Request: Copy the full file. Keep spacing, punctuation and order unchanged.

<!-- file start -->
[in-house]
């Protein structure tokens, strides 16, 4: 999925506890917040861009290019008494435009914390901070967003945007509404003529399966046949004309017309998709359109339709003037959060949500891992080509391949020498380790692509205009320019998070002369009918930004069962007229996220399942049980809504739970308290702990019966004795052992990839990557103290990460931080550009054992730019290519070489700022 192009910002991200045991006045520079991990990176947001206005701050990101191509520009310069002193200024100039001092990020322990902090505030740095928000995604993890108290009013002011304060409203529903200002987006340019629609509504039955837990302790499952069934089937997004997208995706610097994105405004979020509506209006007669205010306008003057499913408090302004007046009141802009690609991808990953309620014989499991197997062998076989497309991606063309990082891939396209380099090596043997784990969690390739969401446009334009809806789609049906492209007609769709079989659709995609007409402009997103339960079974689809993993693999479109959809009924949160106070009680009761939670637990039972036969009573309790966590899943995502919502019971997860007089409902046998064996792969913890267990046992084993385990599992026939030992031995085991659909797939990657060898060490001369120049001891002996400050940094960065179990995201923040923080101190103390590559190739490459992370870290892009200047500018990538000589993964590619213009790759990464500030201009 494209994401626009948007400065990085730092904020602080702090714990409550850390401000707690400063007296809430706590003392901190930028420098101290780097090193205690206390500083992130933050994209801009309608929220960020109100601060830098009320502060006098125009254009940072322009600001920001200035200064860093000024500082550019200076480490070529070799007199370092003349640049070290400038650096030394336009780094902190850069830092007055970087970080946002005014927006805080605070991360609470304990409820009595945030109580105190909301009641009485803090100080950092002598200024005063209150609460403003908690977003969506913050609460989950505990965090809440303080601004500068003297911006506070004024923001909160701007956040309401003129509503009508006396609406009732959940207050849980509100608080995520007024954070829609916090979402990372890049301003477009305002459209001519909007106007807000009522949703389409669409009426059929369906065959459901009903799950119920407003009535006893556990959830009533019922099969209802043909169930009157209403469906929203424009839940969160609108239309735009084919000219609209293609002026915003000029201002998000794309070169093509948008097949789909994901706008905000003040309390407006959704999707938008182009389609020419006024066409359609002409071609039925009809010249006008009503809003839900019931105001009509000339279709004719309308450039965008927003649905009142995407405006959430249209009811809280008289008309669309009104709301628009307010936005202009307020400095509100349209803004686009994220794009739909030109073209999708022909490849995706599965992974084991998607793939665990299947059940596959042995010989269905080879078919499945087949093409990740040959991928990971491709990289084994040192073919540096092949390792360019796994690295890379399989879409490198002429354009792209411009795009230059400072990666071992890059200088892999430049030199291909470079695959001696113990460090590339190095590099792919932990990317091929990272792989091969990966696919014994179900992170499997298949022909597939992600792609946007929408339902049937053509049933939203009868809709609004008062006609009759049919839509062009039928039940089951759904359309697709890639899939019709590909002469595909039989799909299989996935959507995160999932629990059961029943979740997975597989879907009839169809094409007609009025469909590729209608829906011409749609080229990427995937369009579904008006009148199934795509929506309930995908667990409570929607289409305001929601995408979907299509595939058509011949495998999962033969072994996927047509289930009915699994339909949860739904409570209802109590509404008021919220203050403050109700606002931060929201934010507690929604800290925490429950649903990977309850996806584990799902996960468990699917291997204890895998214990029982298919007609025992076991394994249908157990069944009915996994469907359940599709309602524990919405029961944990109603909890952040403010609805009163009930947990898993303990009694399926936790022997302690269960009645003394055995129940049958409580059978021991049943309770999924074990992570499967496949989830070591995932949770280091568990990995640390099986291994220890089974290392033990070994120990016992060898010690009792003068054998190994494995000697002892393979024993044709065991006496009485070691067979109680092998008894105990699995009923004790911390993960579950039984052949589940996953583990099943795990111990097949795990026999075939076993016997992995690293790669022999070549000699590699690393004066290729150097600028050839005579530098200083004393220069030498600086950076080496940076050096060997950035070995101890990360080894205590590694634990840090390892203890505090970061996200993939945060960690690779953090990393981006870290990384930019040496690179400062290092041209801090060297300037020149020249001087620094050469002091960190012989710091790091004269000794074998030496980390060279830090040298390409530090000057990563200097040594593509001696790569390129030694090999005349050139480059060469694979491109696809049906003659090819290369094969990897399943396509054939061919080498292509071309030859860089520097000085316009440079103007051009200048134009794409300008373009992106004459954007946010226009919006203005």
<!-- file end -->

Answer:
[in-house]
């Protein structure tokens, strides 16, 4: 999925506890917040861009290019008494435009914390901070967003945007509404003529399966046949004309017309998709359109339709003037959060949500891992080509391949020498380790692509205009320019998070002369009918930004069962007229996220399942049980809504739970308290702990019966004795052992990839990557103290990460931080550009054992730019290519070489700022 192009910002991200045991006045520079991990990176947001206005701050990101191509520009310069002193200024100039001092990020322990902090505030740095928000995604993890108290009013002011304060409203529903200002987006340019629609509504039955837990302790499952069934089937997004997208995706610097994105405004979020509506209006007669205010306008003057499913408090302004007046009141802009690609991808990953309620014989499991197997062998076989497309991606063309990082891939396209380099090596043997784990969690390739969401446009334009809806789609049906492209007609769709079989659709995609007409402009997103339960079974689809993993693999479109959809009924949160106070009680009761939670637990039972036969009573309790966590899943995502919502019971997860007089409902046998064996792969913890267990046992084993385990599992026939030992031995085991659909797939990657060898060490001369120049001891002996400050940094960065179990995201923040923080101190103390590559190739490459992370870290892009200047500018990538000589993964590619213009790759990464500030201009 494209994401626009948007400065990085730092904020602080702090714990409550850390401000707690400063007296809430706590003392901190930028420098101290780097090193205690206390500083992130933050994209801009309608929220960020109100601060830098009320502060006098125009254009940072322009600001920001200035200064860093000024500082550019200076480490070529070799007199370092003349640049070290400038650096030394336009780094902190850069830092007055970087970080946002005014927006805080605070991360609470304990409820009595945030109580105190909301009641009485803090100080950092002598200024005063209150609460403003908690977003969506913050609460989950505990965090809440303080601004500068003297911006506070004024923001909160701007956040309401003129509503009508006396609406009732959940207050849980509100608080995520007024954070829609916090979402990372890049301003477009305002459209001519909007106007807000009522949703389409669409009426059929369906065959459901009903799950119920407003009535006893556990959830009533019922099969209802043909169930009157209403469906929203424009839940969160609108239309735009084919000219609209293609002026915003000029201002998000794309070169093509948008097949789909994901706008905000003040309390407006959704999707938008182009389609020419006024066409359609002409071609039925009809010249006008009503809003839900019931105001009509000339279709004719309308450039965008927003649905009142995407405006959430249209009811809280008289008309669309009104709301628009307010936005202009307020400095509100349209803004686009994220794009739909030109073209999708022909490849995706599965992974084991998607793939665990299947059940596959042995010989269905080879078919499945087949093409990740040959991928990971491709990289084994040192073919540096092949390792360019796994690295890379399989879409490198002429354009792209411009795009230059400072990666071992890059200088892999430049030199291909470079695959001696113990460090590339190095590099792919932990990317091929990272792989091969990966696919014994179900992170499997298949022909597939992600792609946007929408339902049937053509049933939203009868809709609004008062006609009759049919839509062009039928039940089951759904359309697709890639899939019709590909002469595909039989799909299989996935959507995160999932629990059961029943979740997975597989879907009839169809094409007609009025469909590729209608829906011409749609080229990427995937369009579904008006009148199934795509929506309930995908667990409570929607289409305001929601995408979907299509595939058509011949495998999962033969072994996927047509289930009915699994339909949860739904409570209802109590509404008021919220203050403050109700606002931060929201934010507690929604800290925490429950649903990977309850996806584990799902996960468990699917291997204890895998214990029982298919007609025992076991394994249908157990069944009915996994469907359940599709309602524990919405029961944990109603909890952040403010609805009163009930947990898993303990009694399926936790022997302690269960009645003394055995129940049958409580059978021991049943309770999924074990992570499967496949989830070591995932949770280091568990990995640390099986291994220890089974290392033990070994120990016992060898010690009792003068054998190994494995000697002892393979024993044709065991006496009485070691067979109680092998008894105990699995009923004790911390993960579950039984052949589940996953583990099943795990111990097949795990026999075939076993016997992995690293790669022999070549000699590699690393004066290729150097600028050839005579530098200083004393220069030498600086950076080496940076050096060997950035070995101890990360080894205590590694634990840090390892203890505090970061996200993939945060960690690779953090990393981006870290990384930019040496690179400062290092041209801090060297300037020149020249001087620094050469002091960190012989710091790091004269000794074998030496980390060279830090040298390409530090000057990563200097040594593509001696790569390129030694090999005349050139480059060469694979491109696809049906003659090819290369094969990897399943396509054939061919080498292509071309030859860089520097000085316009440079103007051009200048134009794409300008373009992106004459954007946010226009919006203005």